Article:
San Francisco Superior Court Judge Roger Piquet recently appointed  Jacob- May as a mediator in a lawsuit filed by now deceased Senator Dianne Feinstein against her late husband’s estate. Katherine Feinstein, the daughter of the late Richard Blum and Dianne Feinstein, was given the power of attorney in that matter. According to local news reports, she has alleged the trustees managing her father’s estate failed to pay her mother’s medical bills and have engaged in elder financial abuse, according to news reports.

Secret Judge Club Produced No Photos or Recordings 

The Vanguard has reported extensively on the Santa Clara County secret judge committee,  BBMP. Unlike the committee formed and supervised by former Chief Justice Ronald George, the BBMP was not publicly noticed, kept no public record of meetings, invited only select police officers, politicians, private and government attorneys. It also created a culture of conflicts that seemingly influenced legal outcomes, media coverage and elections relevant to local Silicon Valley government and costly political campaigns.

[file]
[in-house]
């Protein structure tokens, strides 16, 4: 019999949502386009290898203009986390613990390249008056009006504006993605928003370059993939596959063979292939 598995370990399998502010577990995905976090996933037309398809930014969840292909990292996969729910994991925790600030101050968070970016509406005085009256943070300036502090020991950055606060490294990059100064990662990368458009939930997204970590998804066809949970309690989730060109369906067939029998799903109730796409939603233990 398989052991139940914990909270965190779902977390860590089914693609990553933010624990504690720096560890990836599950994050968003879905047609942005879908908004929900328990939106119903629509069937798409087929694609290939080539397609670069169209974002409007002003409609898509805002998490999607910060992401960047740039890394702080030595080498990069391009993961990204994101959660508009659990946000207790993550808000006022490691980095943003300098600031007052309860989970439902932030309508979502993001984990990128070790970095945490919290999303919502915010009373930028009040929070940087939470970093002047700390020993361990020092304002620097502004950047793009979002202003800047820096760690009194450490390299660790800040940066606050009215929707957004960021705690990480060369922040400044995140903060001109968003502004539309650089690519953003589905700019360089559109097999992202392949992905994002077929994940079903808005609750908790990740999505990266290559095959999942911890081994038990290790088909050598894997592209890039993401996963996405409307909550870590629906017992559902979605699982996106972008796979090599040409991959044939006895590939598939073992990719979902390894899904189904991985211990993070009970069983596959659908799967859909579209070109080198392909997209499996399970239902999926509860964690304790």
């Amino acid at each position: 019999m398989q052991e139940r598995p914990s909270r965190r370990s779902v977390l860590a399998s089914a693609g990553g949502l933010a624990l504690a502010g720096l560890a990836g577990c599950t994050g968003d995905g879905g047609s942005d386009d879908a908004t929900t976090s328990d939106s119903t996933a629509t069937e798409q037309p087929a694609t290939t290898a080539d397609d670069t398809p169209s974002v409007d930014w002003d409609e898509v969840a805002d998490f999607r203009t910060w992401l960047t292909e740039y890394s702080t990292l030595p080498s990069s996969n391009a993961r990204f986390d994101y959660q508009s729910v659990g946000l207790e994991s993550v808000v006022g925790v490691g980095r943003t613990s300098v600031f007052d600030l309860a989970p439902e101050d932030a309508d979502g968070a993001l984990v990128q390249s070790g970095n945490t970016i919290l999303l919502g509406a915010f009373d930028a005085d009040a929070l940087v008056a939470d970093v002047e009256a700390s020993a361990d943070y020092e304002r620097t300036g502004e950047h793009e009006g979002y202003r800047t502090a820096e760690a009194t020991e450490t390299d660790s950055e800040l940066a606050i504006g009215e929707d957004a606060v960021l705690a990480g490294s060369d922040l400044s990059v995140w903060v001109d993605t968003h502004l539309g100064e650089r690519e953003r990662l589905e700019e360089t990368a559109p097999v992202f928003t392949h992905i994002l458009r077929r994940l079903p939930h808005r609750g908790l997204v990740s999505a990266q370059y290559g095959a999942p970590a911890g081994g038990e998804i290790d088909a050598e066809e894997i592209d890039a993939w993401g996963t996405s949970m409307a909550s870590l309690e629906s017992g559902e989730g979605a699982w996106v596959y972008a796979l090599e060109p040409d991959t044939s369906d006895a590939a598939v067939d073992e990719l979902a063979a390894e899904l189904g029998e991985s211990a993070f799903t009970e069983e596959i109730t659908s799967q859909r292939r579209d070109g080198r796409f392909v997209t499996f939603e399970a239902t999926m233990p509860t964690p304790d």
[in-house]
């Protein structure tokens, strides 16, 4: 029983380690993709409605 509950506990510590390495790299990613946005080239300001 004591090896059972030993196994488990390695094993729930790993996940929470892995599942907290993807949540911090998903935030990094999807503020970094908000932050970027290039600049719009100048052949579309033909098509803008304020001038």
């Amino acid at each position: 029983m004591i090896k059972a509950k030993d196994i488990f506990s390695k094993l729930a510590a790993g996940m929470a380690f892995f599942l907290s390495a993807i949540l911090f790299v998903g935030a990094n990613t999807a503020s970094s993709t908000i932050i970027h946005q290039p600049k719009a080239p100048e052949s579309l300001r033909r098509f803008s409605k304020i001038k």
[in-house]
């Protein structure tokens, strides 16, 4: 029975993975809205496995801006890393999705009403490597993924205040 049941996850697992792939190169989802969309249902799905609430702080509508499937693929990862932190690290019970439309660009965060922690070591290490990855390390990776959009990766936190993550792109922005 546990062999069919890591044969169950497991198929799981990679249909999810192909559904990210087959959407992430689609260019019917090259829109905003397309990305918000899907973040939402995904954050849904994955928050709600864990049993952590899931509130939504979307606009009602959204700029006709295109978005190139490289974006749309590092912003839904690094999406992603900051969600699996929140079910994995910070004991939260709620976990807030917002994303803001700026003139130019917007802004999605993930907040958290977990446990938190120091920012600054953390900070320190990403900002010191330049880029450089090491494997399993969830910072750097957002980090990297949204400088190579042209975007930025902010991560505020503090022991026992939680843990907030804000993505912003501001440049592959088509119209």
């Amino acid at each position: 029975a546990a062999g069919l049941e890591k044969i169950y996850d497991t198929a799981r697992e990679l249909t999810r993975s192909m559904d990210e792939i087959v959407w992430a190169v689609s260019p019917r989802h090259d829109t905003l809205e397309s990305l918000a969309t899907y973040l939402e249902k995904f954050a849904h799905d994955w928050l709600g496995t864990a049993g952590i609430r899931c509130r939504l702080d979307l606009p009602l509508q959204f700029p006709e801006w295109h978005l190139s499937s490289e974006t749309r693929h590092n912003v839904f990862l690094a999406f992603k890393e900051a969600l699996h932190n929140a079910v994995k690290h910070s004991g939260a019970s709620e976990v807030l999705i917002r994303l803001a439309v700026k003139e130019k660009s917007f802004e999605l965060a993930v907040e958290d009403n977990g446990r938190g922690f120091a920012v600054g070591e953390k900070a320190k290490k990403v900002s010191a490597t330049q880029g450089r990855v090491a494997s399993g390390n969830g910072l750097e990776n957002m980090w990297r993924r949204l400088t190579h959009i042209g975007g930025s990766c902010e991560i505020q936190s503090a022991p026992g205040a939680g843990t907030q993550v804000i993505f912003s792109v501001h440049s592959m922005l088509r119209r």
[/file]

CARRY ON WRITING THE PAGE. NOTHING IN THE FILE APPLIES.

The few records kept by the underground BBMP judge group show what judges and other BBMP members ate for dinner, and how it was paid for.  However, the court allowed the operation of the BBMP for nearly forty years without public oversight.  The secret BBMP judge group created and maintained a culture similar to what was seen in police culture, before the implementation of BWC.

Judges Locking the Public Out of Public Courtrooms

As early as 2020, court watchers began to investigate remote access to family and criminal court proceedings throughout the state. BBMP member judges Vanessa Zecher, Jessica Delgado, Andrea Flint, and Cindy Hendrickson, reportedly left court watchers circling in virtual waiting rooms for hours in a manner that felt selective and arbitrary.

Self- represented litigants, who were not informed of conflicts of interests local judges had with local attorneys through the BBMP, were often blocked from accessing remote public hearings, then blamed for not being present in court.